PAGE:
Asean-India dialogue at 25
Linking India's northeast and the Mekong subregion: a Thai ambassador's perspective.
The fourth Act East Business Show was held on June 1 in Shillong, the capital of the state of Meghalaya in northeastern India. It was my first time out of New Delhi as the new Thai ambassador to the country, having presented my credentials to President Pranab Mukherjee just two weeks earlier.
India's Northeast Region (NER) or "India's Isan", comprising seven sister states and one brother, independent Sikkim, has been portrayed by India as the beginning of Southeast Asia and a gateway to Asean. Furthermore, Shillong is known as the Scotland of the East, and rightfully so, with its mountains and cool climate.
The grand vision painted in the capitals of India and the 10 Asean member states is of combining markets of 1.2 billion and 620 million people, respectively, with air, sea and land connectivity, focusing on the India-Myanmar-Thailand Trilateral Highway.
Thai Ambassador Chutintorn Gongsakdi visits a bridge crossing the Umngot River in Dawki, Meghalaya state.
It is indeed a great and worthy vision. India and Asean, which are celebrating 25 years as dialogue partners this year, are two of the fastest growing regions in the world with great prospects. They also complement each other in numerous fields -- high tech, manufacturing, agriculture and services. In addition, they are geographically contiguous and have a shared culture. They have compelling reasons to invest in a shared future.
And yet, one's perspective changes as the modern IndiGo jet travelling from the metropolis of New Delhi lands in Guwahati, the largest city in the Northeast. The India-Asean dream as seen from the perspective on the ground needs translation from the visionary into the practical.
Conversations at the Asean-India Studies Centre, set up in 2016 at the North-Eastern Hill University (NEHU) in Shillong, and with local stakeholders, bring calls for a more tangible and down-to-earth response to local needs. Value addition to local agricultural products and sustainable tourism came to the forefront of our discussions.
Over subsequent days during my stay, an invitation was also extended to CP Foods Plc (CPF), Thailand's biggest agribusiness concern, to invest in food processing in India's Northeast. In fact, CPF had assessed the viability of setting up in the state of Assam three years ago. Maybe it is time to reevaluate.
Other potential areas of interest include Otop (One Tambon, One Product), Geographical Indication (GI), agricultural biotechnology, sustainable and high-value tourism.
The key message is that the Asean-India connection, as with any other grand visions that originate in conference rooms, has to deliver on the ground, to the last individual, leaving no one behind.
At the fourth Act East Business Show, products were displayed and traded. Local entrepreneurs are very smart. Coffee growers have already grasped the concepts of GI and "fair trade" labelling for value addition. A little more international design input and marketing, including e-commerce, could take them very far.
Meanwhile, at the inaugural session and another session on Northeast India and Asean Trade and Connectivity, it was emphasised again that the people on the ground were still waiting for visible deliverables. Youth delegates were sold by this ambassador on the economic potential of Asean-India, especially on the ground in India's Northeast and in Myanmar, Laos and Cambodia in particular.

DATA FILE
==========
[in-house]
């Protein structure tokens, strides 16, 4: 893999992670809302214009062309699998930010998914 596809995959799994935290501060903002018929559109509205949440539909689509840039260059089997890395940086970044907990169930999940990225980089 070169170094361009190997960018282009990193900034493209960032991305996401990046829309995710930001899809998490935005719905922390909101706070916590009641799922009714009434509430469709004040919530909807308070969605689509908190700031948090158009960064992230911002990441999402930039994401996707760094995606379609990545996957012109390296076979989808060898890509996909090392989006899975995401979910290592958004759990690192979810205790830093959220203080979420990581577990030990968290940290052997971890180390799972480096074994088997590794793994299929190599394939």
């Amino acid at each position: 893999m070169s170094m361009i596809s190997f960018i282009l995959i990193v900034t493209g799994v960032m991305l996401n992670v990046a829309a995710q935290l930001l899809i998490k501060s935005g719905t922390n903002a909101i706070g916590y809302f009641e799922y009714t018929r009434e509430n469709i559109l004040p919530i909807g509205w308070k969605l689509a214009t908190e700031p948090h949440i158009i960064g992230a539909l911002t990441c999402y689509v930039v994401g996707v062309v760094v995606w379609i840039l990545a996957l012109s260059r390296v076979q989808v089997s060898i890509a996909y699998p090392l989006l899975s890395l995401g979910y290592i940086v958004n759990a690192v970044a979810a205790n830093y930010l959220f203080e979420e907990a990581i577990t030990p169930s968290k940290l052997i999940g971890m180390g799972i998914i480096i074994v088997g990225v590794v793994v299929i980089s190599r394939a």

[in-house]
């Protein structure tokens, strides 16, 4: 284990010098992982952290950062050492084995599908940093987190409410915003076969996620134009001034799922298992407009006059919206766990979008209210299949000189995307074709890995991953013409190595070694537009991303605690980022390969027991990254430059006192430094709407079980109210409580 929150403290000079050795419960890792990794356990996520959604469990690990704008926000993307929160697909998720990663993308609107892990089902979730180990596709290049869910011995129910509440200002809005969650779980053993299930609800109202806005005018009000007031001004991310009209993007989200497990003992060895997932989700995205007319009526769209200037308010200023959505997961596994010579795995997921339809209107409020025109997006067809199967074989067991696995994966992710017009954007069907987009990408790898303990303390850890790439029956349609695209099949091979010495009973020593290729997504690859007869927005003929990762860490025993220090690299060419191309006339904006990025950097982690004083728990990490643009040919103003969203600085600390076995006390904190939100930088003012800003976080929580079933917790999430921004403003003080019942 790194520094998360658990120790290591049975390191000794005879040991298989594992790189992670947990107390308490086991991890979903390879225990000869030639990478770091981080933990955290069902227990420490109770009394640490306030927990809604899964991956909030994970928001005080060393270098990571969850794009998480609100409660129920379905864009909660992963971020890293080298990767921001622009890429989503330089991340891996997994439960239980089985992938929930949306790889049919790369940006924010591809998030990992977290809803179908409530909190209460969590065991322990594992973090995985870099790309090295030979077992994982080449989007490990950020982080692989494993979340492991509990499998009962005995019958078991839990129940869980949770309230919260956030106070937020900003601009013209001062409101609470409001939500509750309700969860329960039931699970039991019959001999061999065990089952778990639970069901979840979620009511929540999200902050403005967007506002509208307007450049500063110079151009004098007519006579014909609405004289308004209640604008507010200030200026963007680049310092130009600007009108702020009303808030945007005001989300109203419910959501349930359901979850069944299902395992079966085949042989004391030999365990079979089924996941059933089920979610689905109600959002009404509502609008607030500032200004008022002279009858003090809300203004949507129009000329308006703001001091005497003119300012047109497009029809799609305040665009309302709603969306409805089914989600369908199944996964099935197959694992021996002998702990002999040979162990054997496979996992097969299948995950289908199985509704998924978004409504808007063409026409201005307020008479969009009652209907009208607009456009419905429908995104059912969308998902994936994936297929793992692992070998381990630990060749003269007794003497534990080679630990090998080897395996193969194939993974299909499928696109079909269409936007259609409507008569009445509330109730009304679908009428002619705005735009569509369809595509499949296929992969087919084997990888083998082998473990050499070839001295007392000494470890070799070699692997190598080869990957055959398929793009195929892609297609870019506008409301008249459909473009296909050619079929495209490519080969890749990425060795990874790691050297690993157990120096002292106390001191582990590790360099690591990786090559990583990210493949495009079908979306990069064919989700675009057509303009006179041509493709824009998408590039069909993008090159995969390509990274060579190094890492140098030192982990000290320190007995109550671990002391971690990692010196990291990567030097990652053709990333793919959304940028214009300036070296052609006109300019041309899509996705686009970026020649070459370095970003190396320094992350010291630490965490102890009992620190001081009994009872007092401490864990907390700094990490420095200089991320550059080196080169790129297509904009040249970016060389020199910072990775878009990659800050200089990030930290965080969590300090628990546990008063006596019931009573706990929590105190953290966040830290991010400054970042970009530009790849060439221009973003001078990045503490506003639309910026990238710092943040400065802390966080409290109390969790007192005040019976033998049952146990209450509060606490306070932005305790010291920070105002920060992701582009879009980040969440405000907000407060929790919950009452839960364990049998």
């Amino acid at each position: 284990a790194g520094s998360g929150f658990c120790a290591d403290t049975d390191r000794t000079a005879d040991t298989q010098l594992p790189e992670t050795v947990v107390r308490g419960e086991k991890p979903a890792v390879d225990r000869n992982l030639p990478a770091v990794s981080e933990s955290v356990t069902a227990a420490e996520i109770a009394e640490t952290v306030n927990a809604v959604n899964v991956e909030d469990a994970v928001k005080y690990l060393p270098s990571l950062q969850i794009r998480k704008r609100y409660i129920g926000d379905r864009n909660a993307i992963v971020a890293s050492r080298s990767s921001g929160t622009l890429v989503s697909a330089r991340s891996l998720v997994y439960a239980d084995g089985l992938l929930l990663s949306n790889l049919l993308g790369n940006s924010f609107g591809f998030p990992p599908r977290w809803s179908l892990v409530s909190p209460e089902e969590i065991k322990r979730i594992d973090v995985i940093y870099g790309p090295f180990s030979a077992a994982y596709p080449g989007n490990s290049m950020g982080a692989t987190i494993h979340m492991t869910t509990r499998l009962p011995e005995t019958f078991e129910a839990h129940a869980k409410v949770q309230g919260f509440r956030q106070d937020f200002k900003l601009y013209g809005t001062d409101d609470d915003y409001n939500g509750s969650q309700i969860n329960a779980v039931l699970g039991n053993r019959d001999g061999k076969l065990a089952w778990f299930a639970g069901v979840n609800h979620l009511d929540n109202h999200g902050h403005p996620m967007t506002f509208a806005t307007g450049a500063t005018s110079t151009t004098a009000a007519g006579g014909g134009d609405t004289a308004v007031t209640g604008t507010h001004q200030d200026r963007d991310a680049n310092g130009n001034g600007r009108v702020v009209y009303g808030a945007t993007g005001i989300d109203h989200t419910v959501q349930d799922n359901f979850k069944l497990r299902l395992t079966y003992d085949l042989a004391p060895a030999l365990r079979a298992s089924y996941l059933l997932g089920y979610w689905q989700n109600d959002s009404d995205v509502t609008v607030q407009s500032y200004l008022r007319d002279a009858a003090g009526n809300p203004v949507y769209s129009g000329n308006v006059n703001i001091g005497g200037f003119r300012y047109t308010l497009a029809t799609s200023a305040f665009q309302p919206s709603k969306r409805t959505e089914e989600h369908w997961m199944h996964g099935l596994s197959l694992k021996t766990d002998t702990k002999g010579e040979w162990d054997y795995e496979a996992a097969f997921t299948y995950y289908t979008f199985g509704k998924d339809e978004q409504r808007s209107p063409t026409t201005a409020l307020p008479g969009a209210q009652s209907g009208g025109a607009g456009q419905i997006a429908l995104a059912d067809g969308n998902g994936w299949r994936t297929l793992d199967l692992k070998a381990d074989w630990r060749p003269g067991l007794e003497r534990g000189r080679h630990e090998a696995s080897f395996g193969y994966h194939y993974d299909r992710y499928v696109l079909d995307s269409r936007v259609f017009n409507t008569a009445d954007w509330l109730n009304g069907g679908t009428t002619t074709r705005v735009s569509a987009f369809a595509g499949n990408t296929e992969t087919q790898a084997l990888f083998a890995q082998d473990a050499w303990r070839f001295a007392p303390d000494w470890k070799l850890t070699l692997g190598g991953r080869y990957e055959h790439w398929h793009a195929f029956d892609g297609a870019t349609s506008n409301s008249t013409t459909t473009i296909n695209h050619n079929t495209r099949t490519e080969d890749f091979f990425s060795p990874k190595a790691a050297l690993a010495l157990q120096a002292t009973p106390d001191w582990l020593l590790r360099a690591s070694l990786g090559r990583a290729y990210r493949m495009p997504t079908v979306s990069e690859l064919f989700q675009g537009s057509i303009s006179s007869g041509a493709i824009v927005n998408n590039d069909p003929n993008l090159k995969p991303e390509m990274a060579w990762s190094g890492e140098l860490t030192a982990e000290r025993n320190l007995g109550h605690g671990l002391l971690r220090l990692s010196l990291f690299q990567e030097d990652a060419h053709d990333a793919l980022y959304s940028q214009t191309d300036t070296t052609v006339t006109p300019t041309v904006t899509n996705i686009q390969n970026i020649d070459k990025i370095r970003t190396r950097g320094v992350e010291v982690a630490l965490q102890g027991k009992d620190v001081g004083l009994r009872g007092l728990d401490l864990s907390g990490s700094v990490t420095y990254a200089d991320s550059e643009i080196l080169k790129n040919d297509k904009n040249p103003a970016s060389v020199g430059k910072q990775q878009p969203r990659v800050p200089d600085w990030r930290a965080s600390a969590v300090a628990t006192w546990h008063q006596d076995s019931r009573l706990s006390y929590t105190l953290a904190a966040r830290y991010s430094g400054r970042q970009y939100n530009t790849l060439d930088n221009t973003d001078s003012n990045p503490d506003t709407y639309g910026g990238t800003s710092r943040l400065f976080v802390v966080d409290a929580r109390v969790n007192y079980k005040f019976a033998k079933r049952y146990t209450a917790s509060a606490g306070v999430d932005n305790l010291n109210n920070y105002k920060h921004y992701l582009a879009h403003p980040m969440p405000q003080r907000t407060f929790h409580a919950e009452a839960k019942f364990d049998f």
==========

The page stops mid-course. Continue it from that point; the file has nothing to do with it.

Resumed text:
Both India and the Asean Community are about to take off economically in big ways and the youth of this region are lucky to be born into this land of opportunity. Emphasis was placed on Cambodia, Laos and Myanmar or CLM as the lower cost of investment means that this trio of countries is an even brighter investment prospect for manufacturing.
Countries such as Thailand, where labour costs are rising, are having to move further up the value chain and shift production into the CLM markets. India is being invited to strengthen its ties with Asean and invest in this vibrant region too, building on the physical links with the Northeast.
Thai Ambassador Chutintorn Gongsakdi visits a bridge crossing the Umngot River in Dawki, Meghalaya state. SUPPLIED
I envisage Indian manufacturers of consumer goods, motor vehicles and parts, as well as service providers, such as in education and health, entering the Asean market through a presence in the CLM countries. At the same time, industries and services based on industrial science and technology can target other parts of the Asean Community.
Thailand and India are both undergoing reform and transformation. A closer look will show that there are uncanny similarities in our reforms, whether it be anti-corruption, taxation, infrastructure, high-tech industries or social inclusiveness.
A key area of complementarity lies with India wanting to increase its manufacturing base and Thailand wanting to build up its services sector. Hence, the Thailand-India-Asean partnership is a match made in heaven and too valuable to miss.
What needs to be done before the fifth Act East Business Show? We need to start serious collaborative research between Chulalongkorn University's Indian Studies Center and the Asean Studies Centre in NEHU, perhaps on making the Northeast Region and CLM a true economic corridor.
We also need to pursue targeted capacity-building on the ground in areas such as customs, immigration and quarantine, sustainable tourism, agriculture biotechnology and community-based entrepreneurship.
At a higher level, we need to have an economic roadmap for the Northeast Region on the Indian side and likewise a roadmap for the Mekong subregion (CLM plus Thailand and Vietnam) on the Asean side. Last, but not least, we need Thais and Indians to rediscover their common roots and rekindle past links.
Chutintorn Gongsakdi is the Thai Ambassador to India.